|Photo credit: Marcin Bondarowicz
As was seen with the War of Liberation, resulting in the birth of Bangladesh, a common religion alone cannot hold different nationalities together. Issues of good governance, economic development, social justice and cultural identity also must be addressed in order for a nation state to sustain its existence. However, four decades since the violence of 1971, areas such as Gilgit-Baltistan remain a target of forced cultural assimilation and racial oppression – especially because the natives oppose Pakistan's Kashmir agenda, and refuse to entertain hideouts and training camps for militants.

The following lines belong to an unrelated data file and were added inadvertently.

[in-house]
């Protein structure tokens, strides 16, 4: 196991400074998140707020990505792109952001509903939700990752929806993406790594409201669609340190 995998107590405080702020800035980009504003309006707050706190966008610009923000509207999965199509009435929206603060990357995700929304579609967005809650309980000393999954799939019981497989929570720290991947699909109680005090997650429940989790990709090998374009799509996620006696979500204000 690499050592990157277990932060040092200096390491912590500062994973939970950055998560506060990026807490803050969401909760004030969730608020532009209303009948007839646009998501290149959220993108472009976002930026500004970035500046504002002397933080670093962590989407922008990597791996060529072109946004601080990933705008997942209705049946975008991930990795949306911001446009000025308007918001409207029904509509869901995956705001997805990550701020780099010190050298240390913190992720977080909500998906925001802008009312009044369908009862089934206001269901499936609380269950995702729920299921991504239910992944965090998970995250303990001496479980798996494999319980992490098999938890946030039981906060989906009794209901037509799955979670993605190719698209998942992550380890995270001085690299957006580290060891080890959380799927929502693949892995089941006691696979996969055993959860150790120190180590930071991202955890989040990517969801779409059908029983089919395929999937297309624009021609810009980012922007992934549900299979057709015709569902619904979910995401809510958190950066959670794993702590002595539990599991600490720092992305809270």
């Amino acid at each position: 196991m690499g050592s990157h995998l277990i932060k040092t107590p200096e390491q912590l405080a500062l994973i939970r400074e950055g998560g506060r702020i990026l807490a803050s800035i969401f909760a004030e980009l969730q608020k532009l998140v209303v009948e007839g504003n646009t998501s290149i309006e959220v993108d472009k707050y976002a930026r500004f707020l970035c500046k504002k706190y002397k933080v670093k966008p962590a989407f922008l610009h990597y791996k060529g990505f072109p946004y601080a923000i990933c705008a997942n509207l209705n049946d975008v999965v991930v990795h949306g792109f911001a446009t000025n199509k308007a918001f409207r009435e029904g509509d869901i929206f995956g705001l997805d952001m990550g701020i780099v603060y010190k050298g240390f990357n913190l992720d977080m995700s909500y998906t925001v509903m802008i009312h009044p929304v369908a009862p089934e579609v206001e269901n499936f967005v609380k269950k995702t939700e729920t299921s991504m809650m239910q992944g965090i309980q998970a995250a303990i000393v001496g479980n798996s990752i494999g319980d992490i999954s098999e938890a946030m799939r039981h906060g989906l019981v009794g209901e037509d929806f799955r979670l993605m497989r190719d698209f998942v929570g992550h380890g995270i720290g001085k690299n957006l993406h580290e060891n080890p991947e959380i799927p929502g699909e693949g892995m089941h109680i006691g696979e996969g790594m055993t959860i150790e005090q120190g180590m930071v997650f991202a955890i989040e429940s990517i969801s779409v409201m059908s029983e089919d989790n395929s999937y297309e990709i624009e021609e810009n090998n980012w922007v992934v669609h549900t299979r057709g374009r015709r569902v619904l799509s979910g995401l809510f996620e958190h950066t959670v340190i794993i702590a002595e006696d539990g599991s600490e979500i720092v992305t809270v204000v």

The languages of Gilgit-Baltistan can be saved if the authorities adopt adequate language policies, going beyond the rhetoric of granting equal right of preservation and development to all languages and cultures. Foremost, indigenous political institutions such as the Gilgit-Baltistan Legislative Assembly need to be given the right to legislate on matters pertaining to religion and language, so that locals can adopt requisite policies to preserve their identity.